The linkages Si) and 81 lare identical, and are constructed as illustrated for linkage 8i) in FIGURES l and 2. A bell crank 86 is mounted in the fulcrum S2. At its lower end, it is connected by pivot connection 87 to an arm link 88, which is in turn pivotally connected at 89 to arm 72. A locking stop 90 is Welded to the `upper end of arm link 8S, so that it forms a rigid brace for arm 72 when the linkage 80 is pulled into the position illustrated in FIGURE 2.

Preferably, the upper end of valve crank 86 is provided with a folding lever ram 95, hinged to the bell crank at 96. This folding nature makes it possible to fold the lever downward and out of the way of the friction wheels 65 'and 66, when the wheel chair 10 is traveling horizontally, and the stair climbing apparatus is out of use, as illustrated in FIGURE l.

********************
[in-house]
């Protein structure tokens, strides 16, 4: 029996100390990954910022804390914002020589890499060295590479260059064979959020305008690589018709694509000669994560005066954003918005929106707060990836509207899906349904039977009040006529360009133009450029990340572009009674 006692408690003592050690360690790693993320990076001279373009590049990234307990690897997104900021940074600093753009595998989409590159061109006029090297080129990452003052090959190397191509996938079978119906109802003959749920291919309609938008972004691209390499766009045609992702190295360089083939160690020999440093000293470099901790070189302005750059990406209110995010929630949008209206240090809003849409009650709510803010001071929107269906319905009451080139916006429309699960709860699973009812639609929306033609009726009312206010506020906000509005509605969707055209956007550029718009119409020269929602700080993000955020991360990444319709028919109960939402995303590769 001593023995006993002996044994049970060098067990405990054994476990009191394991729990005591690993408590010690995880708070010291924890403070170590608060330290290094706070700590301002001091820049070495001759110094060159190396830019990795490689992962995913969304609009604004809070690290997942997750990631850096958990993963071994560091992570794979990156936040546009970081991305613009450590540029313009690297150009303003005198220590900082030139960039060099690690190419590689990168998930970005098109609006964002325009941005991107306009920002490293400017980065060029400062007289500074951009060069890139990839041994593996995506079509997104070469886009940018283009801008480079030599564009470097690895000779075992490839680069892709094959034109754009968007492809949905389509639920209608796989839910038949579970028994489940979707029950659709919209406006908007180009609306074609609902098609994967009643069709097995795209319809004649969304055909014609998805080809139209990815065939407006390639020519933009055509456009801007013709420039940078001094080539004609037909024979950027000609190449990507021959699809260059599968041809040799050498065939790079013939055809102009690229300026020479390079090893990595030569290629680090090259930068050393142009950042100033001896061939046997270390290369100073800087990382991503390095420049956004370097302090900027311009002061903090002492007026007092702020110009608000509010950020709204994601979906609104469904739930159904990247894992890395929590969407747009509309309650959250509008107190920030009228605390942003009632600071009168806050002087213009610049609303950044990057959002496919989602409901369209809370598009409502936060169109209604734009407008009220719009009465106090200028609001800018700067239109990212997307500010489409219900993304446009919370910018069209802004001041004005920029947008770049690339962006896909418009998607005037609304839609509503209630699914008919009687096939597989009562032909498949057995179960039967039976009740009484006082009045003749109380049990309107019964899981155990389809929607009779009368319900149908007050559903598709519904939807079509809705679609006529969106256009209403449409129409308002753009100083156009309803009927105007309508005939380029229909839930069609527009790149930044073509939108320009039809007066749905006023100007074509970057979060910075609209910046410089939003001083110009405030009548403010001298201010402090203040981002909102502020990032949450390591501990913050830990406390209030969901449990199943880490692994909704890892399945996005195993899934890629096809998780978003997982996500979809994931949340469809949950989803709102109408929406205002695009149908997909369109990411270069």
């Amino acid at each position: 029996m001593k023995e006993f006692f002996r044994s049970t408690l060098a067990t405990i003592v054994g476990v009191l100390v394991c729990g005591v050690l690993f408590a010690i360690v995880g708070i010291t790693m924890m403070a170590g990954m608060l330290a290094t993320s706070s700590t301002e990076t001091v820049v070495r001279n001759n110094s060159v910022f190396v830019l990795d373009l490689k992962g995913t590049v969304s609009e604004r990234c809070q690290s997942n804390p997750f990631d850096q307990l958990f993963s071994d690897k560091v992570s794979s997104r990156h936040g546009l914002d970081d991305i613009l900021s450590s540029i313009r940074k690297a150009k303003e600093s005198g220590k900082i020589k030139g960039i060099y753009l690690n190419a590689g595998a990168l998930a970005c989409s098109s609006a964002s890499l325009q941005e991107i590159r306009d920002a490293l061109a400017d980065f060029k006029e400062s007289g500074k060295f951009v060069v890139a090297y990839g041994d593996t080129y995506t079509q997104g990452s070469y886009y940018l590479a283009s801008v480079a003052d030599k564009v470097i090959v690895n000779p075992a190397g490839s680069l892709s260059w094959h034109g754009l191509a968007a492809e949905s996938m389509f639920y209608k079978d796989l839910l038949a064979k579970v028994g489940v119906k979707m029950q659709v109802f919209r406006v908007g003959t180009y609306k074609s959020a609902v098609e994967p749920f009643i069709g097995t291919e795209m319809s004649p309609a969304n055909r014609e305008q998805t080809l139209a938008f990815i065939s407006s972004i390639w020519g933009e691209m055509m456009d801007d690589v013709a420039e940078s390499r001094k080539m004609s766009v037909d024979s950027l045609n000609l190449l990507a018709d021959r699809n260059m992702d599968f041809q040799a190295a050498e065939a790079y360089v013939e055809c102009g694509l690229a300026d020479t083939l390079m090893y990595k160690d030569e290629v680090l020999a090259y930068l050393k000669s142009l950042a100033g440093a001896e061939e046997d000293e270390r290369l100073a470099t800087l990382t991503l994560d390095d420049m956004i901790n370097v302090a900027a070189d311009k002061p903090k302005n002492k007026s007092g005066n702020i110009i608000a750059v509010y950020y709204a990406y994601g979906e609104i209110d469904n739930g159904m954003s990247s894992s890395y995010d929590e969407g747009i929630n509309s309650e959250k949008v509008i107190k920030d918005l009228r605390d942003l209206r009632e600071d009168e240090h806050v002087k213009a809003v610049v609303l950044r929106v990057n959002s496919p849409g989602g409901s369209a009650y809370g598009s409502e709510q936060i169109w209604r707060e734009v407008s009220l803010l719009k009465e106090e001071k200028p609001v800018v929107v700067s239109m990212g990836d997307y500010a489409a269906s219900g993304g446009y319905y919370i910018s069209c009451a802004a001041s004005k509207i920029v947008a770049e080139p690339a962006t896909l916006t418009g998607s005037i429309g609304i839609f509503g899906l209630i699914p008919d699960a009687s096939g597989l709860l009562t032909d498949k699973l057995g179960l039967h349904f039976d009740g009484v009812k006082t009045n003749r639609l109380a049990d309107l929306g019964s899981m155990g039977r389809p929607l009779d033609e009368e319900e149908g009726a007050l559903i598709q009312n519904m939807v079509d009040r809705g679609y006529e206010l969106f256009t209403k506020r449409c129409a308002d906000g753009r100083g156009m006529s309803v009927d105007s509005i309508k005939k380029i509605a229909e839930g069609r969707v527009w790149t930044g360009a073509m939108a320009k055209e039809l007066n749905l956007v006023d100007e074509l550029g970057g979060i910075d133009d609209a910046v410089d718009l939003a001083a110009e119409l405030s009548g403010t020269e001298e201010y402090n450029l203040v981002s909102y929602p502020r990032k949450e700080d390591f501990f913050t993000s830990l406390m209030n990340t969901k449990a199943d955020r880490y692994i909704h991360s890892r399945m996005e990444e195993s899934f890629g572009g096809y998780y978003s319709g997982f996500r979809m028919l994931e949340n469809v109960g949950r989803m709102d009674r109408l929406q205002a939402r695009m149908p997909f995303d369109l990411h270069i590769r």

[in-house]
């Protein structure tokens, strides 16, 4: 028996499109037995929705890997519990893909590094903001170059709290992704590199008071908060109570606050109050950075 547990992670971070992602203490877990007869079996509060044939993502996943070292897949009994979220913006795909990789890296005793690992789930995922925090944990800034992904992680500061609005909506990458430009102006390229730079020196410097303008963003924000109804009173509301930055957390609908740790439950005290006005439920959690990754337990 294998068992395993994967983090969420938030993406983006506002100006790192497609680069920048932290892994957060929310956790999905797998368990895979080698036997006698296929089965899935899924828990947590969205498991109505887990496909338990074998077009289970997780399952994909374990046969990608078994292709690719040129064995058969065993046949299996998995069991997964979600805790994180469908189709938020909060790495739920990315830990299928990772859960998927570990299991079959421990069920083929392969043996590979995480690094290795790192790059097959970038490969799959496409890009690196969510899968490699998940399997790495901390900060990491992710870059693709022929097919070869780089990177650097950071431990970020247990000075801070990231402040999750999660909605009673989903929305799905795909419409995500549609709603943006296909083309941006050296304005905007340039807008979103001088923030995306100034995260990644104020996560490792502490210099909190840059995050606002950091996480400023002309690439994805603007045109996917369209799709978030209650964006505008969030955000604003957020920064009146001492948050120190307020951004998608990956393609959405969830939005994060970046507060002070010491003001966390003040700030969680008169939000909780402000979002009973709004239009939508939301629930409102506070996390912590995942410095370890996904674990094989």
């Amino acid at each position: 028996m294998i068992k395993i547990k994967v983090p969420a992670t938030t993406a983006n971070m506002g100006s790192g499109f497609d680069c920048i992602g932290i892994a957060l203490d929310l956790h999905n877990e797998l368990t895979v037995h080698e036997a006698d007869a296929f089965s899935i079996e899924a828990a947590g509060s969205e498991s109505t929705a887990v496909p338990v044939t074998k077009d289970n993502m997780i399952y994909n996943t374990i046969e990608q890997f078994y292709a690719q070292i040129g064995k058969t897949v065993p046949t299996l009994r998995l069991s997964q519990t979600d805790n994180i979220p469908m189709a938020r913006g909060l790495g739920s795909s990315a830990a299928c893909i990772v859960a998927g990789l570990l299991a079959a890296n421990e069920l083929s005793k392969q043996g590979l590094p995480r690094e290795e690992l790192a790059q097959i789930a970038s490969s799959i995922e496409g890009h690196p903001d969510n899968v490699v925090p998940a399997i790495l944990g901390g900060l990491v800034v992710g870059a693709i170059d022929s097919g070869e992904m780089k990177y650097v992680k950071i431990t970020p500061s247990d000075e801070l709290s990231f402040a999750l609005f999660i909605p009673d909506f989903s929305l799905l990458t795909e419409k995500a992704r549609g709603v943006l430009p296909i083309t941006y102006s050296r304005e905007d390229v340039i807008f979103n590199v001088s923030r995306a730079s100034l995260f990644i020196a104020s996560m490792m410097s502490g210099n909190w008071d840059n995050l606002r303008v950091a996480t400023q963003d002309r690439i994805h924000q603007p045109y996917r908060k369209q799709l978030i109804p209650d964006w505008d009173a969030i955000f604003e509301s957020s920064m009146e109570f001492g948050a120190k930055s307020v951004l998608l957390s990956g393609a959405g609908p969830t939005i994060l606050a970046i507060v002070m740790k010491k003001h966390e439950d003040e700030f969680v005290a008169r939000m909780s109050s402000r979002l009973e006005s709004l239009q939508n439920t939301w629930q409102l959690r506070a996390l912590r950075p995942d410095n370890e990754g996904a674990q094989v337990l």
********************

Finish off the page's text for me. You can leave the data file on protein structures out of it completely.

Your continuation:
Although the operating levers 95 could be formed to by-pass the cranks 67 and 68, while the latter are in their normal outboard position, it is much preferred to make friction wheels 65 and 66 retractable, as illustrated for friction wheel 66 in FIGURE 3, by means to be described hereinafter, so that the seated occupant of rwheel chair 10 will have a maximum of leverage with a minimum of reach for converting from horizontal travel position of FIGURE 1 tto the stair climbing position of FIGURE 2.

In FIGURE 4, the arch of movement of the lever 95 is illustrated by the arrow 100. Also, it vwill ,be seen that a catch 101 is welded to the outboard side of the arm member 22 so as to catch lever arm 95 and retain the linkage v81 in stair climbing disposition. An identical construction is provided yfor the right side frame 12.